Monday, August 24, 2020

MMGM- The Nerviest Girl in the World

Marvelous Middle Grade Monday
and #IMWAYR day 

Wiley, Melissa. The Nerviest Girl in the World
August 18th 2020 by Alfred A. Knopf Books for Young Readers
E ARC provided by Netgalley

Pearl lives on an ostrich farm near the small town of Lemon Springs, California, in the early 1900s with her family, including three older brothers who are working as stunt men in films. Mr. Corrigan, who is producing silent pictures, relies on their horsemanship to add excitement to his story lines. The pay isn't unwelcome, and it's fun for Pearl to watch her siblings in action, as long as she doesn't forget that it's acting and disrupts filming by shouting out! When she is watching from the back of her horse one day, unexpected gunshots spook the animal and send the two racing across a field. Of course, the astute cameraman captures this, and Mr. Corrigan works the scene into the story line... since Pearl isn't hurt, of course! Soon, Pearl is working part time for the films in a variety of roles. Her parents are okay with this, and even have a phone line put in so that they can speak to Mr. Corrigan. Pearl still has to do her chores with the ostriches, and she puts in extra hours at home preparing for some of the stunts, such as the one where she accidentally goes up in a hot air balloon and has to shimmy down a rope to escape. The one problem she has is Mary, another girl her age who is an actress and seems to dislike Pearl for no particularly good reason.
Strengths: After reading book after book with sad things going on, this was a HUGE relief. Aside from the slight problem with Mary (which is nicely resolved), this is just a refreshing depiction of life in the early 1900s. Farming, cantankerous ostriches, the fledgling cinema world, and Pearl's fun and forthright interactions with all of these things. I loved that she was in a film but had never seen one! The grandmother is a great character, cooking with ostrich eggs and telling Pearl that she's growing too fast, so she can wear her brother's old pants, and generally injecting even more fun into a blissfully angst-free tale. For some reason (maybe the occasional page illustrations), this reminded me a bit of Cleary's Emily's Runaway Imagination!
Weaknesses: I wish this were a longer book, and I don't say that often. I really wanted to know more about Pearl's career, and her life in California.
What I really think: Like Nesbet's Daring Darleen: Queen of the Screen, this covers a somewhat obscure but really fascinating time period. It's a quick, fascinating read that I can't wait to put into my students' hands.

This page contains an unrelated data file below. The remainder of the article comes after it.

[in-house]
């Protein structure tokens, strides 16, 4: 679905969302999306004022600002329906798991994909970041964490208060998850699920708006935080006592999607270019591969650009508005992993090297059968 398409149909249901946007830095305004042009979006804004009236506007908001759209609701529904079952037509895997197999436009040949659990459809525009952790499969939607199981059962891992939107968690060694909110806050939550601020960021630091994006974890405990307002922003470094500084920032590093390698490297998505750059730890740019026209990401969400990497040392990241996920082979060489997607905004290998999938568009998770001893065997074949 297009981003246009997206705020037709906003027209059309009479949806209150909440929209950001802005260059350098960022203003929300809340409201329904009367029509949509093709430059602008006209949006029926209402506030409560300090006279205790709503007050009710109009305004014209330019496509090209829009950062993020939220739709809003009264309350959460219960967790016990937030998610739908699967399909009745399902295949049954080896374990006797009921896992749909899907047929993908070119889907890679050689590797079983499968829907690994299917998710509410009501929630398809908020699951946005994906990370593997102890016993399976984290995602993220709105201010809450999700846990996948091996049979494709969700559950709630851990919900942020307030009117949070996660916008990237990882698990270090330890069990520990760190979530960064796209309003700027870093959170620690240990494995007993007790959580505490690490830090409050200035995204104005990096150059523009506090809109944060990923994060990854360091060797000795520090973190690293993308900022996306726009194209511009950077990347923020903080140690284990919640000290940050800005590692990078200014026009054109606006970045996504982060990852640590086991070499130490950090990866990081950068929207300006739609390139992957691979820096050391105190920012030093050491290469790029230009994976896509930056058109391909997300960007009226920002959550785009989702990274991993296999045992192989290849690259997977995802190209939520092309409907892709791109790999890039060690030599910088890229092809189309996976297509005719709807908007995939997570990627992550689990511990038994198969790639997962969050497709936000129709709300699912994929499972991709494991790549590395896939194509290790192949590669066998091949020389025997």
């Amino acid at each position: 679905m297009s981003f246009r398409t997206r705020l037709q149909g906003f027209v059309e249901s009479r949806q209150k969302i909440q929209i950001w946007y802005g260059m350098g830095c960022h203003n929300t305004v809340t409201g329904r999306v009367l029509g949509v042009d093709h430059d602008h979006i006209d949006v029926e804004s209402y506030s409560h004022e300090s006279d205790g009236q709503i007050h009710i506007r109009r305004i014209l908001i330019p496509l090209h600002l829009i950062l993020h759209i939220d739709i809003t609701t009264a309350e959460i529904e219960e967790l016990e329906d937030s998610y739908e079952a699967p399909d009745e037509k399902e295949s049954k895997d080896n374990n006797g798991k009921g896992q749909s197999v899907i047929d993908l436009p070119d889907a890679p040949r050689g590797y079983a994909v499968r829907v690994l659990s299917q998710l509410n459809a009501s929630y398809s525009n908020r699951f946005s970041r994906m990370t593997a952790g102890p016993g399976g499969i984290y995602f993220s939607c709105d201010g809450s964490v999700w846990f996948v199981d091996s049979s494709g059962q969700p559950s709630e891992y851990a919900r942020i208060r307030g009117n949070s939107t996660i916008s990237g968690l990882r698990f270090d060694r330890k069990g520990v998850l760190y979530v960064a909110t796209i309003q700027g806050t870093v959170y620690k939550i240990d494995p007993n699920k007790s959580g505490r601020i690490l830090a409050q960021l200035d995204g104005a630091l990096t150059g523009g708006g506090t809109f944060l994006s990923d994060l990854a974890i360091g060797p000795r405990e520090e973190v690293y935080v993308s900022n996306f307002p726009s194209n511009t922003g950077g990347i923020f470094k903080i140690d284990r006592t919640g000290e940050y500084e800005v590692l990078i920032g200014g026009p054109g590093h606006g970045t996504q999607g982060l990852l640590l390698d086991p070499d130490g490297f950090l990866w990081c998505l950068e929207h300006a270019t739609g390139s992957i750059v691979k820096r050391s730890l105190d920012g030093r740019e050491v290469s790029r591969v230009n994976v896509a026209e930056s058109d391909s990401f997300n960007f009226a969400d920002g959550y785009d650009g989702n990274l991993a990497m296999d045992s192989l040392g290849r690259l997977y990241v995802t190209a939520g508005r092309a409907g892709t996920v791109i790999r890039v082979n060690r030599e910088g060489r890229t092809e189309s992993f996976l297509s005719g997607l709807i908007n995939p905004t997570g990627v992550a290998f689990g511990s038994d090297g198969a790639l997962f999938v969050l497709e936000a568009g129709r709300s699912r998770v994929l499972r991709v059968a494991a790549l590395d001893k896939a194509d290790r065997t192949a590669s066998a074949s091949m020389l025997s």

50159794. sx318 sy475 Grove, Tim. Star-Spangled: The Story of a Flag, a Battle, and the American Anthem
May 26th 2020 by Abrams Books for Young Readers
Copy provided by Young Adult Books Central

The War of 1812 isn't one that really captures the imagination of young readers like the Revolutionary or Civil War does, but is nonetheless an important chapter of US history. There is a brief introduction to this conflict, complete with a map and list of key figures, but we then see some of the side stories that are going on. An explanation of Mary Pickersgill sewing business is brought in, and we then return to the war as it affected Baltimore. Francis Scott Key's involvement is highlighted, and we return to some of the battle details before getting a British perspective through the eyes of Sir Alexander Cochrane, the highest ranking British officer. As the battles rage on, we see Key's inspiration, the penning of the famous song, and are left with details about the fates of various key players.

George Santayana supposedly authored the phrase “Those who cannot remember the past are condemned to repeat it.” This is an important thing to remember during these times of national turmoil when people are, rightly, questioning many of the traditions in the US that have questionable origins. While it was common two hundred years ago to take great pride in one's ability to subdue other nations, this is not a current opinion. I've never been a huge fan of the Star-Spangled Banner, favoring America the Beautiful as easier to sing and less polemic, but the anthem is part of US history, and as such, is important to study in order to understand US history.

This is a good length for a middle grade nonfiction book, coming in at just about 150 pages, plus notes and appendices. I enjoyed the fact that it did not concentrate on just the fighting, but highlighted key figures and other events occurring at the time. Fans of books about war will find enough descriptions of battle to make them happy!

This nicely paced recounting of events leading up to our nation's national anthem is delivered in a beautifully formatted book. Heavy, glossy paper does justice to the plentiful illustrations, period paintings, and facsimile documents supporting the text. The use of red, blue, and cream made me think of the US Bicentennial when I was a child-- this book would have fit right in! There are Places to Visit, a glossary, a timeline, and a nice bibliography as well.

Nonfiction books about a variety of history topics are always interesting to read. This author has several others including Milestones of Flight: From Hot-Air Balloons to SpaceShipOne and
First Flight Around the World: The Adventures of the American Fliers Who Won the Race. Star-Spangled might be enjoyed by young readers who gravitate towards historical nonfiction titles like
Brinkley's American Moonshot Young Readers' Edition: John F. Kennedy and the Great Space Race, Bowen's Gridiron: Stories from 100 Years of the National Football League or Olson's Into the Clouds: The Race to Climb the World’s Most Dangerous Mountain.

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